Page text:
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Rates Finally Easing: Is Now the Time to Buy?  Thumbnail

Rates Finally Easing: Is Now the Time to Buy?

As we embark on 2024, we continue to expect a soft landing for the U.S. economy and a gradual easing in mortgage rates. The Federal Reserve has kept their benchmark Fed Funds rate steady since late last July. Experts think the Fed will hold steady once again in March and continue to monitor inflation data.

The May Fed meeting is the one to really watch. Why? The Fed has to decide when to stop shrinking its balance sheet, which had ballooned by nearly $3 trillion during the pandemic as money was pumped into the economy, in part by buying up mortgage-backed securities, driving rates to record lows.

In 2023, as the Fed has shrunk that balance sheet, rates have risen. The Fed's balance sheet is almost back to pre-pandemic levels, so the Fed has to decide when to slow down the unwinding process, which should have a downward effect on rates. The strength of the economy this Spring will also play a role.

Meanwhile as abnormally large spreads between the 30-year fixed rate mortgage and the yield on 10-year Treasury bonds continue to narrow towards historical levels, mortgage rates have eased. It’s not exactly a plunge, but rates in the 6.5% range, down from around 8% last October, have already had a welcome effect on affordability.

Redfin reports that a budget that would have afforded a $416,000 home will now buy a $453,000 home, now that rates are lower. As a result, fence-sitting homebuyers are now wading into the market. “Home prices keep marching higher,” said National Association of Realtors® Chief Economist Lawrence Yun. “Only a dramatic rise in supply will dampen price appreciation.” It’s unlikely.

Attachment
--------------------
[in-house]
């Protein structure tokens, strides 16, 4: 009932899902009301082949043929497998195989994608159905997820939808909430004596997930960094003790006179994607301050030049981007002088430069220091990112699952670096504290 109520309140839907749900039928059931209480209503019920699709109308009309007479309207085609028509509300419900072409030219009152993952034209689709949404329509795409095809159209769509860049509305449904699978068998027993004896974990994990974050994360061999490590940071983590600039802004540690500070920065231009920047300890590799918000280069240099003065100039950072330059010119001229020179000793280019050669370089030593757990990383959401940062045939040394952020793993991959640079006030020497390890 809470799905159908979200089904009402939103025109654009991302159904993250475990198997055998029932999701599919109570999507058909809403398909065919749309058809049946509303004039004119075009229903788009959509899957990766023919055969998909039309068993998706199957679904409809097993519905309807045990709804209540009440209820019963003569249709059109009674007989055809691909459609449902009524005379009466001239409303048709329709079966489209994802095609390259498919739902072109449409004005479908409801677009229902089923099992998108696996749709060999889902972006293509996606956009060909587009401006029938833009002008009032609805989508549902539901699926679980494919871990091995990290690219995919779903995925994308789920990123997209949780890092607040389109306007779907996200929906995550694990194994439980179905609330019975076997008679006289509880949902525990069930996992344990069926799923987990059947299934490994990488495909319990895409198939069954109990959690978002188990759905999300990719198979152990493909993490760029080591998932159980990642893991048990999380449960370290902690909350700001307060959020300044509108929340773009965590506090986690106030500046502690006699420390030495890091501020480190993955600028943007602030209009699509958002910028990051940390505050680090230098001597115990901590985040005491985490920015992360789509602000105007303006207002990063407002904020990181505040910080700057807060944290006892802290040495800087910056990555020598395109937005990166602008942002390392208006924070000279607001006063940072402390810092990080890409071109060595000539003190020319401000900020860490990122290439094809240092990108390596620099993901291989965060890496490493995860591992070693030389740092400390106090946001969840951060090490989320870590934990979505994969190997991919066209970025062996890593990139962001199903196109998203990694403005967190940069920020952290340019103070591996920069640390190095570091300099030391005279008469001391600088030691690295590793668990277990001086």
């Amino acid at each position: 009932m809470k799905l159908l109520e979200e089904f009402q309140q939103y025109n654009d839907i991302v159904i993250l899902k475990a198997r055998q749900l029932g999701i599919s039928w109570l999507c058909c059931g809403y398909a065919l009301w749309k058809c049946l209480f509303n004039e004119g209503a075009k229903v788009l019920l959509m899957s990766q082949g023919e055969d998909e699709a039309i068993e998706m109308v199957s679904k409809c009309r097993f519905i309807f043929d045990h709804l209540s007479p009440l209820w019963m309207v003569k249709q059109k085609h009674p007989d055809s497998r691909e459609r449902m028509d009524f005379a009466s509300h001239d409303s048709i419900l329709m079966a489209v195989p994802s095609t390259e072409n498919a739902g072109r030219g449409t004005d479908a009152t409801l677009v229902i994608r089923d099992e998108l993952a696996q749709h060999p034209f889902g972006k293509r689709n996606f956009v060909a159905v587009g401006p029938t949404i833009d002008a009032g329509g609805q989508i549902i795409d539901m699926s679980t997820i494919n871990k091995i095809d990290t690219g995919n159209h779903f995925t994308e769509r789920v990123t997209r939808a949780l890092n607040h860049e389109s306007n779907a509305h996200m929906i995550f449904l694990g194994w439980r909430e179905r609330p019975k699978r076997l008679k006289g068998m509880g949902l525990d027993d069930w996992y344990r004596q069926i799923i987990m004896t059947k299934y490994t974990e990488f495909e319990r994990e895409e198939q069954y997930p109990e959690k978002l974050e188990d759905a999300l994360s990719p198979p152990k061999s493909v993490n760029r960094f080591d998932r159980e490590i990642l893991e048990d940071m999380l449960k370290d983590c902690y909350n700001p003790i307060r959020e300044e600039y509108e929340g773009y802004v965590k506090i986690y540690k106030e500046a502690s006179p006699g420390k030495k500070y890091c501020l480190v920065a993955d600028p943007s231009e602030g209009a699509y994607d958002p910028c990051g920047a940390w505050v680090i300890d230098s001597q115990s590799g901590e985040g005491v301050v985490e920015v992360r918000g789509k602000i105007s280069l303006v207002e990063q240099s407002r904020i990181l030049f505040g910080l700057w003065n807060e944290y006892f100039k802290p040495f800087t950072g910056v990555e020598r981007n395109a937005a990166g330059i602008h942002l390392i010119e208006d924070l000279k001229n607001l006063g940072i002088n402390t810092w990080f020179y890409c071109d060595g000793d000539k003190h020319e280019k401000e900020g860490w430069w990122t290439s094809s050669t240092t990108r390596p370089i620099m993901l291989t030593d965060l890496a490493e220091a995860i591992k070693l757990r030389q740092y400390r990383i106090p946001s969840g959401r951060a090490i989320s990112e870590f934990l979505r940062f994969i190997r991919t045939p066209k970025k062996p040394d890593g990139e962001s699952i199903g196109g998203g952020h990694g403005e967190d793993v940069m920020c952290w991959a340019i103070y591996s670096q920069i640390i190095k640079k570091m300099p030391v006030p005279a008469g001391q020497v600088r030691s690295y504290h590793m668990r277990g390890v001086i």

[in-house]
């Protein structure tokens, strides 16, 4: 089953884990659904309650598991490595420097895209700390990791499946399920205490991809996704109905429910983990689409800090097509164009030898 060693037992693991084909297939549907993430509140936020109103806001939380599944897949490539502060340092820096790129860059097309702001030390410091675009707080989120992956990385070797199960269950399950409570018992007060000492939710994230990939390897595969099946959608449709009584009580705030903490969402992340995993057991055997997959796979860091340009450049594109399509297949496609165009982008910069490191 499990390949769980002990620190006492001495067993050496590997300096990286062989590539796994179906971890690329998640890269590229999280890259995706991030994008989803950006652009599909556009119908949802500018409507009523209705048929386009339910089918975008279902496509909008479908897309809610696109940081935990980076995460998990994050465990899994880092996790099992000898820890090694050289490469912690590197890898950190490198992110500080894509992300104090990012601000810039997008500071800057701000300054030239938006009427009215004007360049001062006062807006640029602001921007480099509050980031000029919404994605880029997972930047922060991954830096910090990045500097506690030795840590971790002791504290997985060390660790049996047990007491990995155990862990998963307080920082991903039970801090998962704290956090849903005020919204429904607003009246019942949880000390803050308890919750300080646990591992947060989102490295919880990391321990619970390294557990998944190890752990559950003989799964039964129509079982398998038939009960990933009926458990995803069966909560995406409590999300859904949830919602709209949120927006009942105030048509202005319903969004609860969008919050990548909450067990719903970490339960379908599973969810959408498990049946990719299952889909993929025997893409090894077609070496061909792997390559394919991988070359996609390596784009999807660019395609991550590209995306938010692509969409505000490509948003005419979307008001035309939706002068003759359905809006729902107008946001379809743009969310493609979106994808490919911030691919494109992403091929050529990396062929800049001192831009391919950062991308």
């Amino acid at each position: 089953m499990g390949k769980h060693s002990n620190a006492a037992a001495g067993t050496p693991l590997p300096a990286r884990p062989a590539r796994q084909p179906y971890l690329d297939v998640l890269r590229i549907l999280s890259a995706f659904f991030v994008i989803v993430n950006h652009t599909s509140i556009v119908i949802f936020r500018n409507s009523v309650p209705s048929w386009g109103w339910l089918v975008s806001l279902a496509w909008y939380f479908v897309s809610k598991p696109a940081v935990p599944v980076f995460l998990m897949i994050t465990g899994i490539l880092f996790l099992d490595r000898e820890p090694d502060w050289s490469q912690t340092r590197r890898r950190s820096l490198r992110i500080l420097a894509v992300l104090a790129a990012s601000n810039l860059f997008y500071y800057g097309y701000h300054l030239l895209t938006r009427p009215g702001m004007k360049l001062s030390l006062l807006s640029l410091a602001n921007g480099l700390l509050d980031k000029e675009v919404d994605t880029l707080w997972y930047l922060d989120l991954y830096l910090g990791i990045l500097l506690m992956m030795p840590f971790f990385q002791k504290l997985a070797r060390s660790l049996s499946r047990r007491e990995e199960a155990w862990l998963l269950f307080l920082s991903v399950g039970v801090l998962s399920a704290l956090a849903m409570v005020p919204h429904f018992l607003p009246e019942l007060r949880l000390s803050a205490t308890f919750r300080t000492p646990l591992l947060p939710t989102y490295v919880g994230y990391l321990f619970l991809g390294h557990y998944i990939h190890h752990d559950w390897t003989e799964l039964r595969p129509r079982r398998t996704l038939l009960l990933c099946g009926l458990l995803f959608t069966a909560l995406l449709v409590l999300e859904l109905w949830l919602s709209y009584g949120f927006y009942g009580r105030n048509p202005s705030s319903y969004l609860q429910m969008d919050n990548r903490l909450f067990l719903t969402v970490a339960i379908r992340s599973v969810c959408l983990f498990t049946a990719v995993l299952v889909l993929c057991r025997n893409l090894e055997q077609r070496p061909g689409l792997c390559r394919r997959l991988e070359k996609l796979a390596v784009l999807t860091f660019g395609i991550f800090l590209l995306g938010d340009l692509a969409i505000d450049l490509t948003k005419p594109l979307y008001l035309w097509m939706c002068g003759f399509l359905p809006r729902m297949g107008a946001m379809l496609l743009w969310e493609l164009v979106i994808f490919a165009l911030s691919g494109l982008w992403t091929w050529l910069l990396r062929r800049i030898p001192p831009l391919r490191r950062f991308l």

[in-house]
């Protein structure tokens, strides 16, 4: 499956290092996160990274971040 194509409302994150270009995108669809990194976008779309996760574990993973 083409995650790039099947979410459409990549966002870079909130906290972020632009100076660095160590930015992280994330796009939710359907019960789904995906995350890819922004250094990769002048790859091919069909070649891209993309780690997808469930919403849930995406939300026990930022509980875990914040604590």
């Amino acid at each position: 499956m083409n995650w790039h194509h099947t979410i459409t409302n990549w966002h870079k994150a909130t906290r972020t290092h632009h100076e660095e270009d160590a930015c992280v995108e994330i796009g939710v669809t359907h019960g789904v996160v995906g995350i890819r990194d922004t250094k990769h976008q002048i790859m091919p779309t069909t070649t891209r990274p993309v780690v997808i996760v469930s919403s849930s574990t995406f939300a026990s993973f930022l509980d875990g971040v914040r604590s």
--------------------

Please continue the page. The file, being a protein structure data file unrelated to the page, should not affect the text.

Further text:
While new-construction sales are expected to rise 13.9% in 2024, new homes account for only about 10% of sales, far outweighed by the number of Millennials and Gen-Z’ers hoping to enter the market.

Another trend: Older homeowners with significant equity are downsizing but renting their old home instead of selling it. This actually takes a property out of the homeownership column.

Waiting for rates to fall further may not be the best strategy for buyers. Keith Gumbinger of HSH Associates agrees. “More often it seems the case that home prices generally keep rising, so the goalposts for amassing a down payment keep moving.”

The old adage “marry the house and date the rate,” may well apply. While you might not like the rate today, the housing market has almost always rewarded buyers over procrastinators -- especially if rates trend downward, opening up future refinance opportunities. If you or someone you know are anxious to buy a home, let’s get that conversation started! Contact us today.

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